Ethical Considerations For Using Stem Cells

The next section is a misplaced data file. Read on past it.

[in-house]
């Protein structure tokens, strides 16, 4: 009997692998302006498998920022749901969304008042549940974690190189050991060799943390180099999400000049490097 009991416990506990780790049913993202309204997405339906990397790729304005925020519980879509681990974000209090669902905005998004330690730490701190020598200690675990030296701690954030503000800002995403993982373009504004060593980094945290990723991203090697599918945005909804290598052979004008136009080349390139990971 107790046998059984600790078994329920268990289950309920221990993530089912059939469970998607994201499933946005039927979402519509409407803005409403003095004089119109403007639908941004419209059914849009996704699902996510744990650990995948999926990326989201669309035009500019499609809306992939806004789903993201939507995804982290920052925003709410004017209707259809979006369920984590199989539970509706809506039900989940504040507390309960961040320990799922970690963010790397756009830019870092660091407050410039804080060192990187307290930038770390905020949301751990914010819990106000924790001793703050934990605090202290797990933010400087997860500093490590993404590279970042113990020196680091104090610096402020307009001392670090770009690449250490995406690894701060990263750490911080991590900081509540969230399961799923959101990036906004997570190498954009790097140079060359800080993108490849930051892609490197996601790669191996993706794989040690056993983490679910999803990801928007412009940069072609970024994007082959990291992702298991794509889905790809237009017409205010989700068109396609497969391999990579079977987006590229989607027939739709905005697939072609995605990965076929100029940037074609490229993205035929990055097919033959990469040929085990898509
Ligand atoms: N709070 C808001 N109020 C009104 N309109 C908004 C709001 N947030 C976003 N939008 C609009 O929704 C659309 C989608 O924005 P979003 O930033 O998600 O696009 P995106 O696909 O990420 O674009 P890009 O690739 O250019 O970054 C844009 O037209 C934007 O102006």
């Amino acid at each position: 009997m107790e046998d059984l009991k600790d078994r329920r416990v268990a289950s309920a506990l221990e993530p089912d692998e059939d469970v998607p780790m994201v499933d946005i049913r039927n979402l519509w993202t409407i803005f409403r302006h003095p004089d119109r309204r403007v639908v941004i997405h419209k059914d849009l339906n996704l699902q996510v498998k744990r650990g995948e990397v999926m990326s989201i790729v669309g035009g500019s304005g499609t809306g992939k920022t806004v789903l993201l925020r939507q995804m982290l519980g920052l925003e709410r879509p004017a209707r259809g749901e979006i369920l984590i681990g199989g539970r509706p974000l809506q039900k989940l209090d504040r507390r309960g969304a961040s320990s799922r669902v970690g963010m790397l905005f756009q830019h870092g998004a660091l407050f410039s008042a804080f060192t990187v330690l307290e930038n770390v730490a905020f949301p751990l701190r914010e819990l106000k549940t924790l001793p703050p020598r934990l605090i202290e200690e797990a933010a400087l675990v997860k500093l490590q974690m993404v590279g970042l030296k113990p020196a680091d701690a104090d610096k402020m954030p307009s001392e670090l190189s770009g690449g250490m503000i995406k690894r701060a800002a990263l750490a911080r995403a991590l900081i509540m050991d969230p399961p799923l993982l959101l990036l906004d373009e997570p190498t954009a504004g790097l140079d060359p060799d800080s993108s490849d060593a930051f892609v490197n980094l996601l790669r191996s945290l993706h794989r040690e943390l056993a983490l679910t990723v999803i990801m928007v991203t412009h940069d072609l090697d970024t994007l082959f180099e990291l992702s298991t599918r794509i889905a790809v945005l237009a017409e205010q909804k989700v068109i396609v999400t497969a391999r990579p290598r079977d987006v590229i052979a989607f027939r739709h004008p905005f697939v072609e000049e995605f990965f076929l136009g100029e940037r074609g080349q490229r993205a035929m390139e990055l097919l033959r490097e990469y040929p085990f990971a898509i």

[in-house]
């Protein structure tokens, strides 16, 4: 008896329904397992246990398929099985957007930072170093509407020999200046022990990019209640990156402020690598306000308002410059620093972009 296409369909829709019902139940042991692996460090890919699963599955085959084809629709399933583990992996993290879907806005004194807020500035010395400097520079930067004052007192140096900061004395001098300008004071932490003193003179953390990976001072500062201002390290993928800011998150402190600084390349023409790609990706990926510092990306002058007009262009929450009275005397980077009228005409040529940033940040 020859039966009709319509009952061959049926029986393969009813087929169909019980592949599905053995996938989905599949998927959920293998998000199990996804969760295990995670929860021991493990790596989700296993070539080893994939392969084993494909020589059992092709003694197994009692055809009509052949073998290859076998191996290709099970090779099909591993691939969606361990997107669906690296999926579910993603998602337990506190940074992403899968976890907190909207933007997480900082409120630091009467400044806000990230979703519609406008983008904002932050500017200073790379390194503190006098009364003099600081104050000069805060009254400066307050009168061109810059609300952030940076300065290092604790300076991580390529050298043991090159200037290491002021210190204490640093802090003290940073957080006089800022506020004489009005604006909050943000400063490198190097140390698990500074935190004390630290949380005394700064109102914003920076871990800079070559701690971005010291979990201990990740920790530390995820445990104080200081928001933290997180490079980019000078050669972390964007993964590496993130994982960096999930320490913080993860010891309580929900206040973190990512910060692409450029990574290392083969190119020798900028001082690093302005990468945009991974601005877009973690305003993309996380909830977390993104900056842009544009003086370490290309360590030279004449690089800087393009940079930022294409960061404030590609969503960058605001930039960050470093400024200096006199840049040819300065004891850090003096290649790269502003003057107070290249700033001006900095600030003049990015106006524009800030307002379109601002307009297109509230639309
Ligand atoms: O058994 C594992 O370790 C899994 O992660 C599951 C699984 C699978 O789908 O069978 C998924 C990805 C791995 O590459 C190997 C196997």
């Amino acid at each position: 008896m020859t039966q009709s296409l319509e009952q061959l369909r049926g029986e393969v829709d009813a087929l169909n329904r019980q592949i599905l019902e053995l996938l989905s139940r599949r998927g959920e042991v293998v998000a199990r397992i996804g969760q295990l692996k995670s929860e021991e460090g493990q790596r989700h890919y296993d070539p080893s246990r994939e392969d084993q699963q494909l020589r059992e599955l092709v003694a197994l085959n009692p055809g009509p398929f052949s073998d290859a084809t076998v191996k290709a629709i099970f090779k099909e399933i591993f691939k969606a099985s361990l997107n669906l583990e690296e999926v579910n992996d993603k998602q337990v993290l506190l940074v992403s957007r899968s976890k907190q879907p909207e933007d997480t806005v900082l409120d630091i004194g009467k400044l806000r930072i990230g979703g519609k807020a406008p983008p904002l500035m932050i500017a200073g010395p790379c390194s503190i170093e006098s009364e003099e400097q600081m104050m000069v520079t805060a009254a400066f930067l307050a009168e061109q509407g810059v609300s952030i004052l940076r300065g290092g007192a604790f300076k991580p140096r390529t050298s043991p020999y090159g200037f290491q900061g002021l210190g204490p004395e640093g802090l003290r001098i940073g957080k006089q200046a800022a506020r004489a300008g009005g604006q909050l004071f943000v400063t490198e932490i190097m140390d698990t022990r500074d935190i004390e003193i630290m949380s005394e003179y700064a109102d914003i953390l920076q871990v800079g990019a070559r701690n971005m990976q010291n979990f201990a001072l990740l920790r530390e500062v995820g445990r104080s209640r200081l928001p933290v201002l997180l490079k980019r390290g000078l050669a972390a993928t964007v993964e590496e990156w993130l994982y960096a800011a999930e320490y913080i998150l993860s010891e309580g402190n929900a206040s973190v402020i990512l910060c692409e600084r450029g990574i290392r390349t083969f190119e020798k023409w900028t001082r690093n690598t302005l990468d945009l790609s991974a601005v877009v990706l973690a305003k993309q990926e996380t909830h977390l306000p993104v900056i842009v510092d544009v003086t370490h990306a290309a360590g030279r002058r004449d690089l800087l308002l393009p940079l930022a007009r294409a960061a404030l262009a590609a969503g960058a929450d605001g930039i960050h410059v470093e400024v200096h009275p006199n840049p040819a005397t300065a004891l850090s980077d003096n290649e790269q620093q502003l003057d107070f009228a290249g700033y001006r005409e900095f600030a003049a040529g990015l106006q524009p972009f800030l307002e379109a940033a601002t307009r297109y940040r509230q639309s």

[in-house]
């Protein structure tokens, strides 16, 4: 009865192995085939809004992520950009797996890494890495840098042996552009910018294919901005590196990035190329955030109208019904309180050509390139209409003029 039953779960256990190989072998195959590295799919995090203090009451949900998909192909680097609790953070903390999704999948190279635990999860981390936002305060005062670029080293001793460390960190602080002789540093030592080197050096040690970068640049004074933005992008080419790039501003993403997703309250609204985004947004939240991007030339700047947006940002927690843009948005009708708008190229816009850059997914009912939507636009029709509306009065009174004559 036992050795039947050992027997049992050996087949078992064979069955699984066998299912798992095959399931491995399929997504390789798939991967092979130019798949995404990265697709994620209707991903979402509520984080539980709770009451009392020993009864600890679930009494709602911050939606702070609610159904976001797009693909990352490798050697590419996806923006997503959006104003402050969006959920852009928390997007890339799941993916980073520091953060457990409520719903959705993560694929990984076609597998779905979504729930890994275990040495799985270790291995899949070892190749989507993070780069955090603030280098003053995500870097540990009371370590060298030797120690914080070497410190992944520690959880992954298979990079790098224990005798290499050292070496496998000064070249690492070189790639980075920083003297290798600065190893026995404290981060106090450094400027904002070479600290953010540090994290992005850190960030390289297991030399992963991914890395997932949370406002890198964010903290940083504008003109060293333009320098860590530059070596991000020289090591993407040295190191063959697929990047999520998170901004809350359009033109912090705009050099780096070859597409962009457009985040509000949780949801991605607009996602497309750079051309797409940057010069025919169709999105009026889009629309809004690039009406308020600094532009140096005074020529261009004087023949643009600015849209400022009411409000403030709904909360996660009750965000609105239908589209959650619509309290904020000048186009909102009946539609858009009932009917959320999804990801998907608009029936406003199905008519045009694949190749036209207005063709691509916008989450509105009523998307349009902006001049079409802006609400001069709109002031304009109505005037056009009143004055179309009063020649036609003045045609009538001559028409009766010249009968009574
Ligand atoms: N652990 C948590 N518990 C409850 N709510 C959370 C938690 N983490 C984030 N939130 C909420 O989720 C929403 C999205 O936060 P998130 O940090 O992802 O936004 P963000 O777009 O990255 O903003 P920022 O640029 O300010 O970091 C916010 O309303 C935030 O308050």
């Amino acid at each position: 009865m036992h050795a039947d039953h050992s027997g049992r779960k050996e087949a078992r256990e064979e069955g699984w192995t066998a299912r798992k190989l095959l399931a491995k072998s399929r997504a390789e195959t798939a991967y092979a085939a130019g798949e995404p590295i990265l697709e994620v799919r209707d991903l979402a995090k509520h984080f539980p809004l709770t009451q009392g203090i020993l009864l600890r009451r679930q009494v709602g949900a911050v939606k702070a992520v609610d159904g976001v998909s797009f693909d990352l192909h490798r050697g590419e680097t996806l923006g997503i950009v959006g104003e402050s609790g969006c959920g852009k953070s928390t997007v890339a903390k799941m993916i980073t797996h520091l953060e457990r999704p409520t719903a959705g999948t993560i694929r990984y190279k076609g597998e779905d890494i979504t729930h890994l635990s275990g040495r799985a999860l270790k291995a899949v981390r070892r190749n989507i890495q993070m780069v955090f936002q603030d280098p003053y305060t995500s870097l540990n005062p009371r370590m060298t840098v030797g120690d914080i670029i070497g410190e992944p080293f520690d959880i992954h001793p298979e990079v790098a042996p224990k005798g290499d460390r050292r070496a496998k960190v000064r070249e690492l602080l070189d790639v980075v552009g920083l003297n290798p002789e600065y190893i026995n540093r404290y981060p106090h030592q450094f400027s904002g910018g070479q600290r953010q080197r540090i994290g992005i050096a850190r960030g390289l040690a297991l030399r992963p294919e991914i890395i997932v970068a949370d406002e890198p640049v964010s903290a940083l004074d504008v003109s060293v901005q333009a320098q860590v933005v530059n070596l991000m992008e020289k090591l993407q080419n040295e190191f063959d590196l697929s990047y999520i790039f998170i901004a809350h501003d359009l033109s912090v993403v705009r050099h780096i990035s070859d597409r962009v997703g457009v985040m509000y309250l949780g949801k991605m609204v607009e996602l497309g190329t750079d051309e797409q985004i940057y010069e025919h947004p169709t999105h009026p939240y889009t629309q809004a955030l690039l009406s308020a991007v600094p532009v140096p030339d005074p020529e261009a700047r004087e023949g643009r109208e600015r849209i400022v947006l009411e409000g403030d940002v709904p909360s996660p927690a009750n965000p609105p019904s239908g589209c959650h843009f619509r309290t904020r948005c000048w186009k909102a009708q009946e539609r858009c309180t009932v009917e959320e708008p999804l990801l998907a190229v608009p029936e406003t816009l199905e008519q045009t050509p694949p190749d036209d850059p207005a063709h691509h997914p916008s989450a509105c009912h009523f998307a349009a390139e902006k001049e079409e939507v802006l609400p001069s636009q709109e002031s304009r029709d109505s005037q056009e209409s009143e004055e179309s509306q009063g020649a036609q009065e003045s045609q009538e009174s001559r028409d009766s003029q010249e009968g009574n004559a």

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1 Ethical Considerations For Using Stem Cells By: David Rocheleau There are many times in one s life and career where we face ethical decisions or dilemmas. These instances may be presented to us on a daily basis depending on what fields of interest we lend ourselves to. Knowing all of the background information and pertinent facts is required to make an accurate and self-satisfying decision regarding the ethics of a situation. The topic of stem cells and stem cell research is one which forces a person to look deep at their ethical, moral as well as religious beliefs to come to a conclusion of whether or not it is acceptable to use such cells for treatment and research. What is a stem cell? Where do they come from? Is there more than one source of stem cells? If so, which is the best source to use? Is it against my religious beliefs? Is it just plain right or wrong to me? These are only some of the questions which a person faces when trying to decide if using stem cells is ethically justified. MJ is 26 year old insulin-dependent diabetic who must inject insulin several times daily to keep his blood glucose in the normal range. Despite MJ s unrelenting attitude to keep his diabetes under control, he still suffers from bouts of hypoglycemia throughout the week, which sometimes cause him to nearly pass out. Imagine a treatment that could eliminate MJ s need to inject insulin altogether. This would not only essentially cure MJ of his diabetes, but could also help millions of people around the world fight their diabetes. Billions in healthcare dollars could be saved and significant decreases in morbidity and mortality due to diabetes could be achieved. This could all be a reality with the help of stem cells. It all sounds great, right? Well, as stated before, there are many considerations one must take into account to decide if this type of treatment is ethical. If it were as simple as I made it out to be, we may be well on our way to curing many diseases and conditions. Stem cells have two important characteristics that distinguish them from other types of cells. First, they are unspecialized cells that renew themselves for long periods through cell division. The second is that under certain physiologic or experimental conditions, they can be induced to become cells with special functions such as the beating cells of the heart muscle or the insulin-producing cells of the pancreas. Stem cells are noted for their ability to self-renew and differentiate into a variety of cell types. Some stem cells, described as totipotent cells, have tremendous capacity to self-renew and differentiate. Furthermore, there have been close ties between the behavior of stem cells and cancer cells.